There’s magic in my world; I don’t doubt it for a second. There’s been trials in my life, but I’ve survived. I’ve been protected. I’ve walked the floors and chanted prayerful words and the universe has granted me my wish. I write what I love. I have a wonderful time doing it. And I’m able to make a living doing what I love. How much more could I ask for? Love? Yes, but I’ve been given that also. Magic has always been a part of my life. All the way back…and I mean all the way back.
We can trace our heritage to a young woman who came over from France to New Orleans in the mid 1700’s before America was a country. These women were known as ‘casket girls’ because they were furnished by France with little suitcases full of clothes and belongings which resembled a little casket. (If you want to know more, I could expound – they are interesting, even tied in with vampire legends) They were meant to be a type of mail order bride sent to the new world for the wealthy Frenchmen and Creoles of New Orleans. I’ve read diaries where the men were told the women were upstanding, from good families, raised in convents – that type of thing. In all actuality, I’ve read they cleaned out the jails and poorhouses and sent those women to Louisiana. Now that doesn’t mean they were evil or bad, back then a woman could get put in jail if she were caught on the street without a male escort. Times were difficult for females in those days, especially if you were alone.
Our ancestor, Genevieve, married a man who wasn’t good to her, so she began to seek companionship elsewhere. And I don’t mean men, I mean friends. She came to love an African slave and an American Indian woman who worked for the family she’d married into. Genevieve was a little different. Apparently, she brought with her a little hedge witch knowledge from Europe and by that, I mean she knew how to use herbs and how to heal – and maybe more. But by the time she’d gained a little Caribbean voudou insight from Hessie and a few pow-wow lessons from Marta, Genevieve became a force to be reckoned with. By all accounts, she passed her knowledge down to other females in our family.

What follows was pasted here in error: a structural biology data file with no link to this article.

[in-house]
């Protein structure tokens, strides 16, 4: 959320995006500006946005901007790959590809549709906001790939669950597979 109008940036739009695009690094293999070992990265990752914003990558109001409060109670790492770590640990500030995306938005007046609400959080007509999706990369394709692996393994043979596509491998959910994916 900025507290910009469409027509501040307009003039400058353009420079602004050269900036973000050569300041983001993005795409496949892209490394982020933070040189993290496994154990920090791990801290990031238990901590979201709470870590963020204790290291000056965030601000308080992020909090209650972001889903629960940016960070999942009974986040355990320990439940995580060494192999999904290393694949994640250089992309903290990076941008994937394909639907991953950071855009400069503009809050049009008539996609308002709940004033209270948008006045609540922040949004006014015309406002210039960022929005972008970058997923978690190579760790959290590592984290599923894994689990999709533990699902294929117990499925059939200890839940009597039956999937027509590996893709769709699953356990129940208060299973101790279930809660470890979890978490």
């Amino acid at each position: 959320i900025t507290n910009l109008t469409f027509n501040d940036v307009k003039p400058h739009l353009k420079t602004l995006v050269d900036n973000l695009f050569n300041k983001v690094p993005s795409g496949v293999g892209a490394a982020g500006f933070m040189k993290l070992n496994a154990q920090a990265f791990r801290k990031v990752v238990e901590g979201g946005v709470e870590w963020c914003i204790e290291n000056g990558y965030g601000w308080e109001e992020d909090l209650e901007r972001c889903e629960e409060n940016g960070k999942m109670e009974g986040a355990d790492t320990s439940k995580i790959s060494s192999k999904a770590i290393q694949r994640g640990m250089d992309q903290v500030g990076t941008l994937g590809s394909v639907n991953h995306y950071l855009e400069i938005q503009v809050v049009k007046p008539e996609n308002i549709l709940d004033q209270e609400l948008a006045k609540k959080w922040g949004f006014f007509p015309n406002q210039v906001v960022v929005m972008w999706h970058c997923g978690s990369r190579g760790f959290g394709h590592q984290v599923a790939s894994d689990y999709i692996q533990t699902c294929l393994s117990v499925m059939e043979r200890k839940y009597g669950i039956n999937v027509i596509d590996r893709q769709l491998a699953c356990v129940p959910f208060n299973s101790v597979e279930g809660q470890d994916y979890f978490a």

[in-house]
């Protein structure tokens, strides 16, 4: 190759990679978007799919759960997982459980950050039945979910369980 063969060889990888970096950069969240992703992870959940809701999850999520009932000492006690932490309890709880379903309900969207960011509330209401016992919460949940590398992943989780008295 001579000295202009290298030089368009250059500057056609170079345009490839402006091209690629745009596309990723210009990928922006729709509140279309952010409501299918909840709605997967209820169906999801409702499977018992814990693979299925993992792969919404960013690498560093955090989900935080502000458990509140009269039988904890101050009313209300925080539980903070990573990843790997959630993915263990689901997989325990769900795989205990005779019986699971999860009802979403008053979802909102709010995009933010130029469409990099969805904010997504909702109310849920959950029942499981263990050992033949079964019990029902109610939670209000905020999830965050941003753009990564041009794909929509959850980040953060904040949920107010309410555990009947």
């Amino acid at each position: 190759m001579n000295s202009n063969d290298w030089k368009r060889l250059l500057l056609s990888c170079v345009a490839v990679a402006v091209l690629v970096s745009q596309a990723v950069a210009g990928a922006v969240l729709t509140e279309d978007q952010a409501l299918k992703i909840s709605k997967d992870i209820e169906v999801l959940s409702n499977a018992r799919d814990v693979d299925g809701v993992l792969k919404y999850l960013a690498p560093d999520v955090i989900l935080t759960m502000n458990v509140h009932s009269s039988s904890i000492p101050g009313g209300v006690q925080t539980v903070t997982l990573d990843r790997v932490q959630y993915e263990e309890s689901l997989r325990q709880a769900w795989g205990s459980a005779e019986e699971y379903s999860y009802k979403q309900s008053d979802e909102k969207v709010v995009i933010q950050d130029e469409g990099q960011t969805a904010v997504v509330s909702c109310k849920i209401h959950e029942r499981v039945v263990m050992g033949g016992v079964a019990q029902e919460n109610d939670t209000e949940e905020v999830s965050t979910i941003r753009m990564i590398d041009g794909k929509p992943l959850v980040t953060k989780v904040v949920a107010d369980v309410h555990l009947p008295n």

My great, great grandmother, Martha Thompson, was a mid-wife and a healer. She read tea leaves and told fortunes. Martha could take a colicky baby and give it a few leaves of some sort and calm him in minutes. She could also blow on a burn and say a scripture or two and take the pain away.
My mother was psychic, but was afraid of her power for the most part. The only time she ever used it was to torment me – ha! But she did tell me about one occurrence and this was probably back in the sixties when she was younger. She had a younger brother that she just worshiped. He was in the Air Force and stationed in California when he married a woman from Palo Alto. A very well-off and beautiful woman named Josephine. My mother adored Josephine and would travel out to stay with them. She enjoyed visiting Josephine’s family and they took her all over – China Town, Stanford University and Los Angeles – she just took California in. Much to my mother’s dismay, her brother’s marriage to Josephine didn’t last. They broke up because he wanted to come home to Texas and Josephine wanted to stay on the west coast. I think my mother suffered as much as they did. I wasn’t around then, so all I know are tales told around the coffeepot.
A few years later, her brother met a new woman and this was before the days of the internet, iphones, or anything like that, so information wasn’t instantaneous like it is now. Son, as she called her bother, informed my mother he was bringing the new woman, Della, to meet the family. My mother was prepared to dislike Della – (I will give you a glimpse into the future and tell you that Della became my most favorite aunt) she was in such an angst over the situation that she dreamed about Della – in fact she dreamed exactly what she was going to look like and what she would be wearing and she shared that information the next morning with her own mother. And she was correct – right down to the pink pantsuit and the bloodred lipstick.